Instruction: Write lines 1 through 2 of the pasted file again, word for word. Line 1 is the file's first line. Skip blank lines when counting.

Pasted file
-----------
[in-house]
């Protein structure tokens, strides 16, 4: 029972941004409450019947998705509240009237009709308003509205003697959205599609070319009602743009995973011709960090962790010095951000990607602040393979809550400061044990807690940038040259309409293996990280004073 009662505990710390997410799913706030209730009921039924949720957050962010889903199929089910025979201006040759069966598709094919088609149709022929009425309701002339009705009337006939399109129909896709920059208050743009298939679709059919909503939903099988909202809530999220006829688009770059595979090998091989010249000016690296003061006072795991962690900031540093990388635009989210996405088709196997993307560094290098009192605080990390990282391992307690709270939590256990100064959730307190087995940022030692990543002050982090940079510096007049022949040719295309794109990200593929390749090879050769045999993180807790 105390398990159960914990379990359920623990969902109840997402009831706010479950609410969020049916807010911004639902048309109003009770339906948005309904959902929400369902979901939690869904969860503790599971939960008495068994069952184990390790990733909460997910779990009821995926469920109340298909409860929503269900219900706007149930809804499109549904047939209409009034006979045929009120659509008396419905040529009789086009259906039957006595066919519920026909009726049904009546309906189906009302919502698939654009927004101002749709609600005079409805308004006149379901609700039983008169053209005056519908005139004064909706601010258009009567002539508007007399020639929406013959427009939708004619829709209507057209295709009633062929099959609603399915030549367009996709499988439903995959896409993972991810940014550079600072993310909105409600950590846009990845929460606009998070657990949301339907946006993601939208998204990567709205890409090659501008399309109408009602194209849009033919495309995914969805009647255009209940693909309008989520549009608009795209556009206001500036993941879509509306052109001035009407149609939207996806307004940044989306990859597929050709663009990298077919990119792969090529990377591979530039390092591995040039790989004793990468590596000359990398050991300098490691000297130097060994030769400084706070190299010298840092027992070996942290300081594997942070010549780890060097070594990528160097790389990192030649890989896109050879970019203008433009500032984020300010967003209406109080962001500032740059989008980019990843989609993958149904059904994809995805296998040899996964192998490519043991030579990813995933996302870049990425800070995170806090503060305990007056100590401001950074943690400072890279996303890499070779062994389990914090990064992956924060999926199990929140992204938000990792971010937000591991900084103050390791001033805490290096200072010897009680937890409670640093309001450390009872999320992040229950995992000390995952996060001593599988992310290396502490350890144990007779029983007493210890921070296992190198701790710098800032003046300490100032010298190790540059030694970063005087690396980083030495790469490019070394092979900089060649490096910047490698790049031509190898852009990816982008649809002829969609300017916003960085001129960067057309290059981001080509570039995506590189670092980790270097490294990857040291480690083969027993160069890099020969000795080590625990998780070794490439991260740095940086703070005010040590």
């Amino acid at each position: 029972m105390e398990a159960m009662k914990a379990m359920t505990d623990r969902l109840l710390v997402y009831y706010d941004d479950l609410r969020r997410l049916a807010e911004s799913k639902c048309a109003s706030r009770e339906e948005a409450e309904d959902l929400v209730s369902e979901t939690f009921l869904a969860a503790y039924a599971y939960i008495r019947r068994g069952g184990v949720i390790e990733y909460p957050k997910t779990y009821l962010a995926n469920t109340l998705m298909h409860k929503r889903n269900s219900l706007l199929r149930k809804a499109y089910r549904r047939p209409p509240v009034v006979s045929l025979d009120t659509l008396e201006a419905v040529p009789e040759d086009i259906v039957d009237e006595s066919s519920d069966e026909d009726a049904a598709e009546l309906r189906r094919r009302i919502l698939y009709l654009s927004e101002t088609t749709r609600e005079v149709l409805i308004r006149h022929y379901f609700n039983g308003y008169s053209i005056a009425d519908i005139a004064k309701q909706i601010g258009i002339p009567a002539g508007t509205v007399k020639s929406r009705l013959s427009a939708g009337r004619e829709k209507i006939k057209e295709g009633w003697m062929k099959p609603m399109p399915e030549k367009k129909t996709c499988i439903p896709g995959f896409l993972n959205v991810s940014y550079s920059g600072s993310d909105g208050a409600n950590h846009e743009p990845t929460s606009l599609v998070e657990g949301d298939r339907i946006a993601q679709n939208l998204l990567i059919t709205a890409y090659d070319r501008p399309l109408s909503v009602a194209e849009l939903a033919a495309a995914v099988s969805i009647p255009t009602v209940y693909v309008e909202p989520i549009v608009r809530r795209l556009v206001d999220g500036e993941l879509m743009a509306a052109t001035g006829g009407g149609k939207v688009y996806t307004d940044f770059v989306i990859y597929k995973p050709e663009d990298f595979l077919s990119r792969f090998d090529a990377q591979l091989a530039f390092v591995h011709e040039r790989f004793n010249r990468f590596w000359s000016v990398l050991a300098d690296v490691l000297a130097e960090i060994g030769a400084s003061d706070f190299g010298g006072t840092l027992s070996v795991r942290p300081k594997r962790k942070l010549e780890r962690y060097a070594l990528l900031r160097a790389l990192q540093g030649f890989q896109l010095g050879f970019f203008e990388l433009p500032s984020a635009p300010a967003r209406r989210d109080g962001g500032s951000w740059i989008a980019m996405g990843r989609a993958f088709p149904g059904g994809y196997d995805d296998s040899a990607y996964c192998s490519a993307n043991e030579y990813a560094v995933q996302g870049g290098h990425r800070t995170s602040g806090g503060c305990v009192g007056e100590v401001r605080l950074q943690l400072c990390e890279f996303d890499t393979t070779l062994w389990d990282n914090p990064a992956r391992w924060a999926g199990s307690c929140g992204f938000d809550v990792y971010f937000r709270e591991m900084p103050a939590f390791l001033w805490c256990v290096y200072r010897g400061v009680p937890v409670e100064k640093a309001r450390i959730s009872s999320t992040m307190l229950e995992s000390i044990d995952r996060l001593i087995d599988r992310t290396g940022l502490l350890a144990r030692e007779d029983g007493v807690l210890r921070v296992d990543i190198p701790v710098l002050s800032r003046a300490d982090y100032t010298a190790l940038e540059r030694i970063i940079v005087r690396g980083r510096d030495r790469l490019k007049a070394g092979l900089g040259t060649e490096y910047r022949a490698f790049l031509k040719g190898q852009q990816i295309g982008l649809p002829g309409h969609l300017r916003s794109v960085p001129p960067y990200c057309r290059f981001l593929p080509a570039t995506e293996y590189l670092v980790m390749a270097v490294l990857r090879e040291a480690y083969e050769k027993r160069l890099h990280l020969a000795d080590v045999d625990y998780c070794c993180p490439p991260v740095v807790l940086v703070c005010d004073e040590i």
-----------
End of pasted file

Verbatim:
[in-house]
């Protein structure tokens, strides 16, 4: 029972941004409450019947998705509240009237009709308003509205003697959205599609070319009602743009995973011709960090962790010095951000990607602040393979809550400061044990807690940038040259309409293996990280004073 009662505990710390997410799913706030209730009921039924949720957050962010889903199929089910025979201006040759069966598709094919088609149709022929009425309701002339009705009337006939399109129909896709920059208050743009298939679709059919909503939903099988909202809530999220006829688009770059595979090998091989010249000016690296003061006072795991962690900031540093990388635009989210996405088709196997993307560094290098009192605080990390990282391992307690709270939590256990100064959730307190087995940022030692990543002050982090940079510096007049022949040719295309794109990200593929390749090879050769045999993180807790 105390398990159960914990379990359920623990969902109840997402009831706010479950609410969020049916807010911004639902048309109003009770339906948005309904959902929400369902979901939690869904969860503790599971939960008495068994069952184990390790990733909460997910779990009821995926469920109340298909409860929503269900219900706007149930809804499109549904047939209409009034006979045929009120659509008396419905040529009789086009259906039957006595066919519920026909009726049904009546309906189906009302919502698939654009927004101002749709609600005079409805308004006149379901609700039983008169053209005056519908005139004064909706601010258009009567002539508007007399020639929406013959427009939708004619829709209507057209295709009633062929099959609603399915030549367009996709499988439903995959896409993972991810940014550079600072993310909105409600950590846009990845929460606009998070657990949301339907946006993601939208998204990567709205890409090659501008399309109408009602194209849009033919495309995914969805009647255009209940693909309008989520549009608009795209556009206001500036993941879509509306052109001035009407149609939207996806307004940044989306990859597929050709663009990298077919990119792969090529990377591979530039390092591995040039790989004793990468590596000359990398050991300098490691000297130097060994030769400084706070190299010298840092027992070996942290300081594997942070010549780890060097070594990528160097790389990192030649890989896109050879970019203008433009500032984020300010967003209406109080962001500032740059989008980019990843989609993958149904059904994809995805296998040899996964192998490519043991030579990813995933996302870049990425800070995170806090503060305990007056100590401001950074943690400072890279996303890499070779062994389990914090990064992956924060999926199990929140992204938000990792971010937000591991900084103050390791001033805490290096200072010897009680937890409670640093309001450390009872999320992040229950995992000390995952996060001593599988992310290396502490350890144990007779029983007493210890921070296992190198701790710098800032003046300490100032010298190790540059030694970063005087690396980083030495790469490019070394092979900089060649490096910047490698790049031509190898852009990816982008649809002829969609300017916003960085001129960067057309290059981001080509570039995506590189670092980790270097490294990857040291480690083969027993160069890099020969000795080590625990998780070794490439991260740095940086703070005010040590």